Volunteers from Portoviejo travel far to bring a food kit to a lonely elderly woman in Junin during the 7th food distribution in February 2021. Photo/Tzu Chi Ecuador Team
In July 2021, Tzu Chi Ecuador marked its 5th Anniversary with celebrations in Santa Ana and Canoa to commemorate the moment. In attendance were honored guests, local residents and community volunteers, and the two Tzu Chi Ecuador volunteers who have been part of the story from the beginning, Jenyffer Ruiz and Boris Garcia.
In Canoa, the ceremony took place in the Church of San Andres, making the event even more special since Tzu Chi rebuilt this church following its destruction in the magnitude 7.8 earthquake that struck the nation in April 2016. Under the tragic circumstances of this devastating and deadly catastrophe, the love story between Tzu Chi and Ecuador was born.
Tzu Chi volunteers from outside the country arrived within days and quickly launched a Cash-For-Relief program in the hardest-hit cities in Manabi Province along the coast. The program motivated residents to rise above their sorrow and distress and begin the massive clean-up that lay ahead while earning money to feed their families amid an interrupted economy. When, a year later, in 2017, severe flooding impacted thousands of people – some still recovering from the earthquake – Tzu Chi’s Cash-For-Relief program helped restore hope once again.
Tzu Chi International Medical Association (TIMA) initiated its first medical outreach mission in Ecuador in 2019, providing free healthcare services for those in need. From then on, Jenyffer and Boris saw a growing interest from their fellow Ecuadorians to join Tzu Chi’s aid efforts by offering a helping hand.
“From 2016 to 2019, we were just Jenyffer and me. We were doing everything. And right now, we have a group of volunteers that are in training to become [certified],” Boris explained, “They’re wearing the grey shirts [uniform].” On top of this, there are around 150 community volunteers who wear a Tzu Chi vest. “They’re training to go to the grey shirt. Every day we’re getting more volunteers. I feel really happy about that,” Boris shared enthusiastically.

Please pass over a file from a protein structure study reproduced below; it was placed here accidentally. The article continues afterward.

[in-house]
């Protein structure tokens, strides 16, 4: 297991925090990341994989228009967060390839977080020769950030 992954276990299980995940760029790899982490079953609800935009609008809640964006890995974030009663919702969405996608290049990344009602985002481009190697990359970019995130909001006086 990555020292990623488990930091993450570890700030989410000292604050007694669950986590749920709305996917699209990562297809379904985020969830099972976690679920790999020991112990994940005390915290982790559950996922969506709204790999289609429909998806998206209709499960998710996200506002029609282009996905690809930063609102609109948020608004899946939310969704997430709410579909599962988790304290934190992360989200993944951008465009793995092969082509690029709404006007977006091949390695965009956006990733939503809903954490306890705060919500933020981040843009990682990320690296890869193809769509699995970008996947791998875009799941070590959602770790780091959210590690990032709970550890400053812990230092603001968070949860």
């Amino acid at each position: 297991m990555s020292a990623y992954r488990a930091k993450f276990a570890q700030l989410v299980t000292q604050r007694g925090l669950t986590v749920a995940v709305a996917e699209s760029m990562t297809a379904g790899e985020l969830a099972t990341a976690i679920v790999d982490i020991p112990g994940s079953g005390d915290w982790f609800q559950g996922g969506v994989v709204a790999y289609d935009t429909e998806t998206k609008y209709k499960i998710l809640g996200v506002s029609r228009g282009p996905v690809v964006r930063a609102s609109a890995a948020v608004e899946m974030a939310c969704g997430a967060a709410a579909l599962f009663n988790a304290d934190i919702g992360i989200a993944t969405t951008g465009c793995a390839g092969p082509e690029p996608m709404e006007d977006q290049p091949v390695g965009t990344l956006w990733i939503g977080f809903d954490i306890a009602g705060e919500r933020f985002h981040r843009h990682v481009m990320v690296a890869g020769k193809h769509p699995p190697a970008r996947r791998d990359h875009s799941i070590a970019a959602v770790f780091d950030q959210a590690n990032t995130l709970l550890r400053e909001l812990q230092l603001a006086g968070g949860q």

It will come as no surprise then that when the COVID-19 pandemic struck around the world in 2020, the growing team of volunteers in Ecuador was eager to assist their fellows as everyone’s situation was suddenly increasingly grave:
However, many volunteers were experiencing challenges of their own, including Boris. He was in the construction business and had up to five projects a year until 2020, when it all stopped due to lockdowns. “We were in our homes for three months, and I couldn’t do anything. My construction business disappeared and I didn’t have any income,” he recounts, adding, “I was devastated because I needed to let go of all my workers.”
Boris was desperate for a solution to help his family survive. “I needed to reinvent myself. I saw that during the pandemic, one of the businesses that were still alive was everything related to food,” and so he and his wife opened a convenience store. He also offered a job to some of his former workers. Although the 150 he once employed had dwindled to 20, “we’re working on providing for our families,” Boris states proudly.
Actually, his career pivot would soon benefit Tzu Chi’s aid initiatives. Tzu Chi Taiwan had noted the situation in Ecuador following the outbreak of COVID-19, where Jenyffer confirmed that “a lot of people are scrambling even to put food on their tables.” In response, Tzu Chi Taiwan offered to fund the purchase of food for distribution to those most in need and cover the fuel cost for its transport. And Boris’s concession store became the headquarters for the whole operation.
A Logistical Feat Each Month
The food distribution mission focuses on cities in Manabi Province where Tzu Chi has provided aid since 2016, so there is a base of community support, namely, Portoviejo, Canoa, Santa Ana, and Manta. But, preparing from several hundred to 3,000 food kits per month is no easy feat. “He has to send monthly like tons, I mean, I’m not talking about small quantities but tons of food to every city,” Jenyffer points out.